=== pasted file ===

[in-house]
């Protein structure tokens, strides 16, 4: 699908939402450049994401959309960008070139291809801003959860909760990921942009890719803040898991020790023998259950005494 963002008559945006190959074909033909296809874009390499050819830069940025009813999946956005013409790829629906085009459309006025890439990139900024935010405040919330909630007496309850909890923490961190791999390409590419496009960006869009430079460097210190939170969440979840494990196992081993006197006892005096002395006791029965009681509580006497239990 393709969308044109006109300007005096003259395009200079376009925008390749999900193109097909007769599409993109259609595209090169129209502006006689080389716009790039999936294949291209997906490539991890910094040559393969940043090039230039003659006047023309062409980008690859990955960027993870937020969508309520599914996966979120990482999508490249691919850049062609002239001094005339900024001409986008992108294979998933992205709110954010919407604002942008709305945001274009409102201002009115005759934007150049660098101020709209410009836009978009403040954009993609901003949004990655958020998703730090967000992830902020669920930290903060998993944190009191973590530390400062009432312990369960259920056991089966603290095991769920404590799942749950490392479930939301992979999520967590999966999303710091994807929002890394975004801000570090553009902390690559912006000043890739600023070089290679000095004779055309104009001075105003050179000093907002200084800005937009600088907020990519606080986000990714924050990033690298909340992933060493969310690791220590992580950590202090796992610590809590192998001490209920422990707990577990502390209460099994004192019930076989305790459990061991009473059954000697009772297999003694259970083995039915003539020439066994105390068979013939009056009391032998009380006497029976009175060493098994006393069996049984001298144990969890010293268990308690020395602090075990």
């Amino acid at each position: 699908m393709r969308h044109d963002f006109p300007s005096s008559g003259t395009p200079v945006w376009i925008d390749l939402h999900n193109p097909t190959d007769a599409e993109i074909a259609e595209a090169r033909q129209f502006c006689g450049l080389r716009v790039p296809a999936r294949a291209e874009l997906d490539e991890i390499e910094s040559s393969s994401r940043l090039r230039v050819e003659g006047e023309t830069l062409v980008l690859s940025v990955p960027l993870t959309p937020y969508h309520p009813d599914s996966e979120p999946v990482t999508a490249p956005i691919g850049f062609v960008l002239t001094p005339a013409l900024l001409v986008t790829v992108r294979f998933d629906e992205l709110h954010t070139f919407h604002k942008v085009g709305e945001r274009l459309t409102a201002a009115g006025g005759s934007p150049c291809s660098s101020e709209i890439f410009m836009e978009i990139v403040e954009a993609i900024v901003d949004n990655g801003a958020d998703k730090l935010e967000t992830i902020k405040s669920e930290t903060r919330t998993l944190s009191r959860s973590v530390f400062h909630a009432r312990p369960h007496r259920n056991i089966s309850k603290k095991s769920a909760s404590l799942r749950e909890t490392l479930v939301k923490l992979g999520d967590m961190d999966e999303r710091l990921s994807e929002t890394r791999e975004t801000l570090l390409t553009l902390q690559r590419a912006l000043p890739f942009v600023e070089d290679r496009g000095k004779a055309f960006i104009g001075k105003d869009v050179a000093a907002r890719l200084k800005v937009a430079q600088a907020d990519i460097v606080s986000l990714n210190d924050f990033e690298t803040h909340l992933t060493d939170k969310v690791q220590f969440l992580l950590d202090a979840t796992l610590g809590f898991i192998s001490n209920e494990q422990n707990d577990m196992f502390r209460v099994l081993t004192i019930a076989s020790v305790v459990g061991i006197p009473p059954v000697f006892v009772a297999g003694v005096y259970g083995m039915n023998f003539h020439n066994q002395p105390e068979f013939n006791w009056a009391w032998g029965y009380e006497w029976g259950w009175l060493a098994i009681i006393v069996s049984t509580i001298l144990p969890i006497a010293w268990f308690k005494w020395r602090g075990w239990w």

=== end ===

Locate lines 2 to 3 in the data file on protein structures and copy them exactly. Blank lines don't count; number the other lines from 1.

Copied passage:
């Protein structure tokens, strides 16, 4: 699908939402450049994401959309960008070139291809801003959860909760990921942009890719803040898991020790023998259950005494 963002008559945006190959074909033909296809874009390499050819830069940025009813999946956005013409790829629906085009459309006025890439990139900024935010405040919330909630007496309850909890923490961190791999390409590419496009960006869009430079460097210190939170969440979840494990196992081993006197006892005096002395006791029965009681509580006497239990 393709969308044109006109300007005096003259395009200079376009925008390749999900193109097909007769599409993109259609595209090169129209502006006689080389716009790039999936294949291209997906490539991890910094040559393969940043090039230039003659006047023309062409980008690859990955960027993870937020969508309520599914996966979120990482999508490249691919850049062609002239001094005339900024001409986008992108294979998933992205709110954010919407604002942008709305945001274009409102201002009115005759934007150049660098101020709209410009836009978009403040954009993609901003949004990655958020998703730090967000992830902020669920930290903060998993944190009191973590530390400062009432312990369960259920056991089966603290095991769920404590799942749950490392479930939301992979999520967590999966999303710091994807929002890394975004801000570090553009902390690559912006000043890739600023070089290679000095004779055309104009001075105003050179000093907002200084800005937009600088907020990519606080986000990714924050990033690298909340992933060493969310690791220590992580950590202090796992610590809590192998001490209920422990707990577990502390209460099994004192019930076989305790459990061991009473059954000697009772297999003694259970083995039915003539020439066994105390068979013939009056009391032998009380006497029976009175060493098994006393069996049984001298144990969890010293268990308690020395602090075990």
């Amino acid at each position: 699908m393709r969308h044109d963002f006109p300007s005096s008559g003259t395009p200079v945006w376009i925008d390749l939402h999900n193109p097909t190959d007769a599409e993109i074909a259609e595209a090169r033909q129209f502006c006689g450049l080389r716009v790039p296809a999936r294949a291209e874009l997906d490539e991890i390499e910094s040559s393969s994401r940043l090039r230039v050819e003659g006047e023309t830069l062409v980008l690859s940025v990955p960027l993870t959309p937020y969508h309520p009813d599914s996966e979120p999946v990482t999508a490249p956005i691919g850049f062609v960008l002239t001094p005339a013409l900024l001409v986008t790829v992108r294979f998933d629906e992205l709110h954010t070139f919407h604002k942008v085009g709305e945001r274009l459309t409102a201002a009115g006025g005759s934007p150049c291809s660098s101020e709209i890439f410009m836009e978009i990139v403040e954009a993609i900024v901003d949004n990655g801003a958020d998703k730090l935010e967000t992830i902020k405040s669920e930290t903060r919330t998993l944190s009191r959860s973590v530390f400062h909630a009432r312990p369960h007496r259920n056991i089966s309850k603290k095991s769920a909760s404590l799942r749950e909890t490392l479930v939301k923490l992979g999520d967590m961190d999966e999303r710091l990921s994807e929002t890394r791999e975004t801000l570090l390409t553009l902390q690559r590419a912006l000043p890739f942009v600023e070089d290679r496009g000095k004779a055309f960006i104009g001075k105003d869009v050179a000093a907002r890719l200084k800005v937009a430079q600088a907020d990519i460097v606080s986000l990714n210190d924050f990033e690298t803040h909340l992933t060493d939170k969310v690791q220590f969440l992580l950590d202090a979840t796992l610590g809590f898991i192998s001490n209920e494990q422990n707990d577990m196992f502390r209460v099994l081993t004192i019930a076989s020790v305790v459990g061991i006197p009473p059954v000697f006892v009772a297999g003694v005096y259970g083995m039915n023998f003539h020439n066994q002395p105390e068979f013939n006791w009056a009391w032998g029965y009380e006497w029976g259950w009175l060493a098994i009681i006393v069996s049984t509580i001298l144990p969890i006497a010293w268990f308690k005494w020395r602090g075990w239990w």